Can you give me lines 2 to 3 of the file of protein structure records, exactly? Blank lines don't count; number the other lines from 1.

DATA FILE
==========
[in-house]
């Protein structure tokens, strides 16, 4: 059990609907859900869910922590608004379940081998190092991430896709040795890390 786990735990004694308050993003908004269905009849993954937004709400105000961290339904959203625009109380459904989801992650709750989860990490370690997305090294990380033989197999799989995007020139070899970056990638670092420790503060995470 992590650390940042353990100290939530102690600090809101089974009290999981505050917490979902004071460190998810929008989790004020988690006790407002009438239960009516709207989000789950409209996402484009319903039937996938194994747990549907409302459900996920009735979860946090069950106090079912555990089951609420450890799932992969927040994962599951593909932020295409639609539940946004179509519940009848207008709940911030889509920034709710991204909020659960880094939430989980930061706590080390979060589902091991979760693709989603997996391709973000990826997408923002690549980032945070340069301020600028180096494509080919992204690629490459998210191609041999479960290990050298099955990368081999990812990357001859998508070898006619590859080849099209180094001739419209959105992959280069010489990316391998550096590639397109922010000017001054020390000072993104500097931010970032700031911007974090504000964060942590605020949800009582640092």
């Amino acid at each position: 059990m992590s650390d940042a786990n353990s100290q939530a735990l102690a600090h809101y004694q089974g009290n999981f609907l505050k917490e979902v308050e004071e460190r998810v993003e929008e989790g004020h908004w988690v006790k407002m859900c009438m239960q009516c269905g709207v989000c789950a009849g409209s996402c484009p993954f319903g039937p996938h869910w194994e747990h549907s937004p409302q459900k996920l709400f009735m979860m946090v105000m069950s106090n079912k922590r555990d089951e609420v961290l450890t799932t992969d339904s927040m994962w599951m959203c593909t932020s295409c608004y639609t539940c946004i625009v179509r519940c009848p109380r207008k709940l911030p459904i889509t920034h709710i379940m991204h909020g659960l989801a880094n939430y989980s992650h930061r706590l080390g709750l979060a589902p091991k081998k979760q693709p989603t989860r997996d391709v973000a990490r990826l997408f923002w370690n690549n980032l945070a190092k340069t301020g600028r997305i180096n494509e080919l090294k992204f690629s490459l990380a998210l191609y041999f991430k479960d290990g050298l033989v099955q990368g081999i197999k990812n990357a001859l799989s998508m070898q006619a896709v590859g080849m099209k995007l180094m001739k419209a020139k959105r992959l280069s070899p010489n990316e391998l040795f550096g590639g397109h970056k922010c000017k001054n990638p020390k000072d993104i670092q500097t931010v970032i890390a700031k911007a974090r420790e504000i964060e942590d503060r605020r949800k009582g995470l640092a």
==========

């Protein structure tokens, strides 16, 4: 059990609907859900869910922590608004379940081998190092991430896709040795890390 786990735990004694308050993003908004269905009849993954937004709400105000961290339904959203625009109380459904989801992650709750989860990490370690997305090294990380033989197999799989995007020139070899970056990638670092420790503060995470 992590650390940042353990100290939530102690600090809101089974009290999981505050917490979902004071460190998810929008989790004020988690006790407002009438239960009516709207989000789950409209996402484009319903039937996938194994747990549907409302459900996920009735979860946090069950106090079912555990089951609420450890799932992969927040994962599951593909932020295409639609539940946004179509519940009848207008709940911030889509920034709710991204909020659960880094939430989980930061706590080390979060589902091991979760693709989603997996391709973000990826997408923002690549980032945070340069301020600028180096494509080919992204690629490459998210191609041999479960290990050298099955990368081999990812990357001859998508070898006619590859080849099209180094001739419209959105992959280069010489990316391998550096590639397109922010000017001054020390000072993104500097931010970032700031911007974090504000964060942590605020949800009582640092």
């Amino acid at each position: 059990m992590s650390d940042a786990n353990s100290q939530a735990l102690a600090h809101y004694q089974g009290n999981f609907l505050k917490e979902v308050e004071e460190r998810v993003e929008e989790g004020h908004w988690v006790k407002m859900c009438m239960q009516c269905g709207v989000c789950a009849g409209s996402c484009p993954f319903g039937p996938h869910w194994e747990h549907s937004p409302q459900k996920l709400f009735m979860m946090v105000m069950s106090n079912k922590r555990d089951e609420v961290l450890t799932t992969d339904s927040m994962w599951m959203c593909t932020s295409c608004y639609t539940c946004i625009v179509r519940c009848p109380r207008k709940l911030p459904i889509t920034h709710i379940m991204h909020g659960l989801a880094n939430y989980s992650h930061r706590l080390g709750l979060a589902p091991k081998k979760q693709p989603t989860r997996d391709v973000a990490r990826l997408f923002w370690n690549n980032l945070a190092k340069t301020g600028r997305i180096n494509e080919l090294k992204f690629s490459l990380a998210l191609y041999f991430k479960d290990g050298l033989v099955q990368g081999i197999k990812n990357a001859l799989s998508m070898q006619a896709v590859g080849m099209k995007l180094m001739k419209a020139k959105r992959l280069s070899p010489n990316e391998l040795f550096g590639g397109h970056k922010c000017k001054n990638p020390k000072d993104i670092q500097t931010v970032i890390a700031k911007a974090r420790e504000i964060e942590d503060r605020r949800k009582g995470l640092a």